With the COVID-19 pandemic impacting communities of color disproportionately in their health and economic well-being, long-term racial and ethnic disparities have received growing attention. But these inequities in our health system are not new and are a part of larger issues of systemic racism. An updated KFF chart pack analyzes…
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This chart pack examines how people of color fare compared to White people across a broad array of measures of health coverage, access, and use; health status, outcomes, and behaviors; social determinants of health; and COVID-19 impacts to provide insight into the status of racial disparities in health and health care.
As policy makers debate whether and how to extend coverage to people in the gap, understanding the characteristics of who these people are can help inform policy decisions.
The Affordable Care Act (ACA) requires new private health insurance plans to cover many recommended preventive services without any patient cost-sharing. This tracker presents up-to-date information on the adult preventive services nongrandfathered private plans must cover, by condition, including a summary of the recommendation, the target population, the effective date of coverage, and related federal coverage clarifications.
Addressing Health and Social Needs of California’s Immigrant Families: Lessons Learned from Local Responses and Future Priorities
A flurry of federal activity on immigration rules and policies is affecting health care and coverage for both lawfully residing immigrants and undocumented immigrants in the country, ranging from deportation policies, a revised “public charge” rule, and a new proclamation from President Trump requiring health insurance for entry via immigrant…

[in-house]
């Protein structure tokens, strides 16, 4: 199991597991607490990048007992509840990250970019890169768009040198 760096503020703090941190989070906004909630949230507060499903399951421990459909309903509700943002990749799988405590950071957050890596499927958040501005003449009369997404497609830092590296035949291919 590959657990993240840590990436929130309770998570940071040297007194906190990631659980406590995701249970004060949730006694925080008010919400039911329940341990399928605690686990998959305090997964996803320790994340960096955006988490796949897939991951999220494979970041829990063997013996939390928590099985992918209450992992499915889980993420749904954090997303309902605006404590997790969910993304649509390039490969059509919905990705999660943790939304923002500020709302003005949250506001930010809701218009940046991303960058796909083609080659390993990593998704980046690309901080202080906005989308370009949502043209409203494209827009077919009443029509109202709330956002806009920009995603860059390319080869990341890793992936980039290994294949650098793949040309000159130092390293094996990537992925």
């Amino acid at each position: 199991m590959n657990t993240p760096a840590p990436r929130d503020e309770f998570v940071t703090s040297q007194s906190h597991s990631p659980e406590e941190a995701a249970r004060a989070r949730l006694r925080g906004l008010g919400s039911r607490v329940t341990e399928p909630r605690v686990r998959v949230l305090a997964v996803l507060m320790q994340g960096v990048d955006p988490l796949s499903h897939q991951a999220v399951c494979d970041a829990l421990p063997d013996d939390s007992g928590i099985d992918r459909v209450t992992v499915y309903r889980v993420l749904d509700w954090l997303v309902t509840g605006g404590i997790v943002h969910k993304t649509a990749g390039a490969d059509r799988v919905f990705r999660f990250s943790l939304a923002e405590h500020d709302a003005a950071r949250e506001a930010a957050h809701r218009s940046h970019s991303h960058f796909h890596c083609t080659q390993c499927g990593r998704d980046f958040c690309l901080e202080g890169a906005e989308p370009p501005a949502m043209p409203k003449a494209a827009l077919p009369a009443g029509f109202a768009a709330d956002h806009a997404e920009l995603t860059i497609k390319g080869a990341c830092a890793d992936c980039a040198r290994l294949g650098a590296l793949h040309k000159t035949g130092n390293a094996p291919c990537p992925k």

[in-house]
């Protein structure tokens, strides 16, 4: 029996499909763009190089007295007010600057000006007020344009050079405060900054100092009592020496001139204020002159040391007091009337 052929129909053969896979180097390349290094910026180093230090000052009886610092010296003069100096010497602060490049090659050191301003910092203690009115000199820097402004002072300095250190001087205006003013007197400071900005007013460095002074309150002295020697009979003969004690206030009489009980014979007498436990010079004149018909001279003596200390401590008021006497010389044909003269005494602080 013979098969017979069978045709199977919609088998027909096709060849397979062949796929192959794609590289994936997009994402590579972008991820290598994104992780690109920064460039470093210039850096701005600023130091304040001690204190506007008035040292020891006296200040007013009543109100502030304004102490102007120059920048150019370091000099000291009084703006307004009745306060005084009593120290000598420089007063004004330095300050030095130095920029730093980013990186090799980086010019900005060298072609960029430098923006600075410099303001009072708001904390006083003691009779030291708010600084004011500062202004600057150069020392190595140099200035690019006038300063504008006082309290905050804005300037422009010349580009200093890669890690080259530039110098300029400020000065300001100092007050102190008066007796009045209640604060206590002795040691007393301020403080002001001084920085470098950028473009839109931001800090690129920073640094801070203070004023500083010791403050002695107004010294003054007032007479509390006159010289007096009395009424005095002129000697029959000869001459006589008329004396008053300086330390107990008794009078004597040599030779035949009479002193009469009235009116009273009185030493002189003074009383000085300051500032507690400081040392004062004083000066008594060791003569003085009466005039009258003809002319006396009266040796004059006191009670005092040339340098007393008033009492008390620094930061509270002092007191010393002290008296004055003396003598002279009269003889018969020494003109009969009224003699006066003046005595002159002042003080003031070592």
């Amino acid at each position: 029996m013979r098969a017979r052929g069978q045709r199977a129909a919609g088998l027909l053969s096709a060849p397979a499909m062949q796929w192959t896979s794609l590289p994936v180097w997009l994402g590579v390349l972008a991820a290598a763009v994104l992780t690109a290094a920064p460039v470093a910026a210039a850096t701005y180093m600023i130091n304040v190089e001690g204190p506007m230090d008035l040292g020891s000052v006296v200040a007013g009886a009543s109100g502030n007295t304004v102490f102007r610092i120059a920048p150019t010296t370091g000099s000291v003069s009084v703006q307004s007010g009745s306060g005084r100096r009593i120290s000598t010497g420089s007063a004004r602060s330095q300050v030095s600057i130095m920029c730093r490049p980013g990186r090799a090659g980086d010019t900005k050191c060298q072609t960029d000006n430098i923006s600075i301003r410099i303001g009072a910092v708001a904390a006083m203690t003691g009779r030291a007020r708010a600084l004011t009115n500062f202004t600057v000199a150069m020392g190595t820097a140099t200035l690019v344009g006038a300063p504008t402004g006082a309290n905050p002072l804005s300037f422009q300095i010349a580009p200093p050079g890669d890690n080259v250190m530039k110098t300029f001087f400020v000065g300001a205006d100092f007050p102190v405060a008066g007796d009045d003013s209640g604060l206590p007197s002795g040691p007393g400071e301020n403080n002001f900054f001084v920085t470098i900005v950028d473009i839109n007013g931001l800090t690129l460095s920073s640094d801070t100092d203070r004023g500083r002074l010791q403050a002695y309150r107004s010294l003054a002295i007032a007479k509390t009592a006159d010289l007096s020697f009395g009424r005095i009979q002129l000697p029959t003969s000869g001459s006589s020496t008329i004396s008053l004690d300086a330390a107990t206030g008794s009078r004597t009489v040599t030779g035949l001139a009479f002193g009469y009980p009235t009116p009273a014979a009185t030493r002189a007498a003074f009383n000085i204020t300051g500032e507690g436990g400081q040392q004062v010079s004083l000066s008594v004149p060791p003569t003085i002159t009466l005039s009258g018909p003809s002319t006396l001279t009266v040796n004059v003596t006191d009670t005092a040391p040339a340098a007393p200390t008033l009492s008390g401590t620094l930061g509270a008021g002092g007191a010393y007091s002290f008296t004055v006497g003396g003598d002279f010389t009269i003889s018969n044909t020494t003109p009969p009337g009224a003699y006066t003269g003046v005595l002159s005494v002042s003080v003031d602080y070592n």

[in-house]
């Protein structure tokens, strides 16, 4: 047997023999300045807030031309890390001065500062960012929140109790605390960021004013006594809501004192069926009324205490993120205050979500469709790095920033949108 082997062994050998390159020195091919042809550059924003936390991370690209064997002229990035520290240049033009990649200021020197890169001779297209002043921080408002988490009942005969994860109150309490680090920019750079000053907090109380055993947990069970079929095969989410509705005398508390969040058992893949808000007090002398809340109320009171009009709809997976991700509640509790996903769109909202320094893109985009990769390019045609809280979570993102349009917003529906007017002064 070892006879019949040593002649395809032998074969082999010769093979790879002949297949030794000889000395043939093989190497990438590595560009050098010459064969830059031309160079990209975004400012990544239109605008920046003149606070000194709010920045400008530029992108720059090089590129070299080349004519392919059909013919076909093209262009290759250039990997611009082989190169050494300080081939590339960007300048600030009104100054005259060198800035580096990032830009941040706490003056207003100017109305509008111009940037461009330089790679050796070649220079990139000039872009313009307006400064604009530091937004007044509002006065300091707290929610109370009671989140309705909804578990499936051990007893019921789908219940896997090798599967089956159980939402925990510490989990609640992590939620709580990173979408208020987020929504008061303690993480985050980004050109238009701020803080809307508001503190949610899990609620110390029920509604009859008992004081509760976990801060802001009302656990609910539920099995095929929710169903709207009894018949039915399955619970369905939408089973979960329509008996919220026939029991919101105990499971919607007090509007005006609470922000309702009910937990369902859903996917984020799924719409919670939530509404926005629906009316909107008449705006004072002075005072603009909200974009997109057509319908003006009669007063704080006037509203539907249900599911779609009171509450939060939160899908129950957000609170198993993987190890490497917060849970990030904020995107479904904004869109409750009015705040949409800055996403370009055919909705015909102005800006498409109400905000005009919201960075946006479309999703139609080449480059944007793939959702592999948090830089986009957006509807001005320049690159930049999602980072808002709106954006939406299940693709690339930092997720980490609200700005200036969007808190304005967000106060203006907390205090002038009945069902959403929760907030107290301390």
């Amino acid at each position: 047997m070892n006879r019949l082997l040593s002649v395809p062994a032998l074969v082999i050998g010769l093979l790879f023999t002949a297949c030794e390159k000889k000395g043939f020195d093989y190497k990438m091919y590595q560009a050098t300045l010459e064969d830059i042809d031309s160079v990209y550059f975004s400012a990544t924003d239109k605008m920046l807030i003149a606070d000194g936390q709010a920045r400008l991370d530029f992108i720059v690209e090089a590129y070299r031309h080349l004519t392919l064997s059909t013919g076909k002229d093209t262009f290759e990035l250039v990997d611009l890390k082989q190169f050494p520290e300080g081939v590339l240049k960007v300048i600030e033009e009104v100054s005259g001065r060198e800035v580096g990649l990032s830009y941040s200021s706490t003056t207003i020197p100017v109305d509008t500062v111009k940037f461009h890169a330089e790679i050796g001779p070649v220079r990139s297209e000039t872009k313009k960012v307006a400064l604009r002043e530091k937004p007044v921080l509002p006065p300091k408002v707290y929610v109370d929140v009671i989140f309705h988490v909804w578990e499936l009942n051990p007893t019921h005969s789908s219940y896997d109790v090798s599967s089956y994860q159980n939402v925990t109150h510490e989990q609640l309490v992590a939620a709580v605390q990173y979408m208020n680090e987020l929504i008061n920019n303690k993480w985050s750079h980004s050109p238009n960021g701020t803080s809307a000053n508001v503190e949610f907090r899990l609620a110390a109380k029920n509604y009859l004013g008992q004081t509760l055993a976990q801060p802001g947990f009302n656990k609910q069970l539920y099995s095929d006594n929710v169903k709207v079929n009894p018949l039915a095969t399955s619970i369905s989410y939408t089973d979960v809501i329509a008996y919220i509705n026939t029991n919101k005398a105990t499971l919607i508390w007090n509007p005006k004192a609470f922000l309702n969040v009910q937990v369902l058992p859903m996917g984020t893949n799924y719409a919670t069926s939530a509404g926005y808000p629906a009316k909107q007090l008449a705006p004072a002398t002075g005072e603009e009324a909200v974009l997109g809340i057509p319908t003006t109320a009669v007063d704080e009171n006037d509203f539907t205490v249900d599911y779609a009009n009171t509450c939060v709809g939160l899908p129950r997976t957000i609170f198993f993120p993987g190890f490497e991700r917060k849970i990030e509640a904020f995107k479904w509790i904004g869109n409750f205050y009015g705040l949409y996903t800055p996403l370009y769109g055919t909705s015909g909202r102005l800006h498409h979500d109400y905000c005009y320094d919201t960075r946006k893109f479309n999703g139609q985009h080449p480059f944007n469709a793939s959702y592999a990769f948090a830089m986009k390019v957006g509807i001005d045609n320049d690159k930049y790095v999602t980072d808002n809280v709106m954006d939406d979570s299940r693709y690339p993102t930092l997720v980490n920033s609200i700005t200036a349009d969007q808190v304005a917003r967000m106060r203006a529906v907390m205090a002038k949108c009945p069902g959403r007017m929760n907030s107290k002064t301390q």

This issue brief examines the characteristics of the remaining uninsured population who are eligible for Medicaid or CHIP.
In this commentary for Barron’s, Cynthia Cox and Lindsey Dawson examine the cost and availability of at-home COVID-19 tests and how the new Biden administration policy requiring private insurances to cover their costs may work.
In states that do not implement the Medicaid expansion under the Affordable Care Act (ACA), many adults will fall into a “coverage gap” of earning too much to qualify for Medicaid but not enough to qualify for Marketplace premium tax credits. Nationwide, 2.2 million poor uninsured adults are in this situation. This brief presents estimates of the number of people in non-expansion states who could have been reached by Medicaid but instead fall into the coverage gap and discusses the implications of them being left out of ACA coverage expansions.
The Kaiser Family Foundation has issued three new resources that examine the role of community health centers as key components of the U.S. health care system, providing primary care to more than 16 million patients nationwide in 2007. The documents, produced for the Kaiser Commission on Medicaid and the Uninsured,…
This policy watch discusses the implications of Medicare’s preliminary National Coverage Determination for the new Alzheimer’s drug, Aduhelm, on the 2022 Medicare Part B premium and the possibility of an adjustment based on the coverage decision. The piece also discusses the implications for Medicare spending and the connection to ongoing policy discussions around prescription drug proposals in the Build Back Better Act.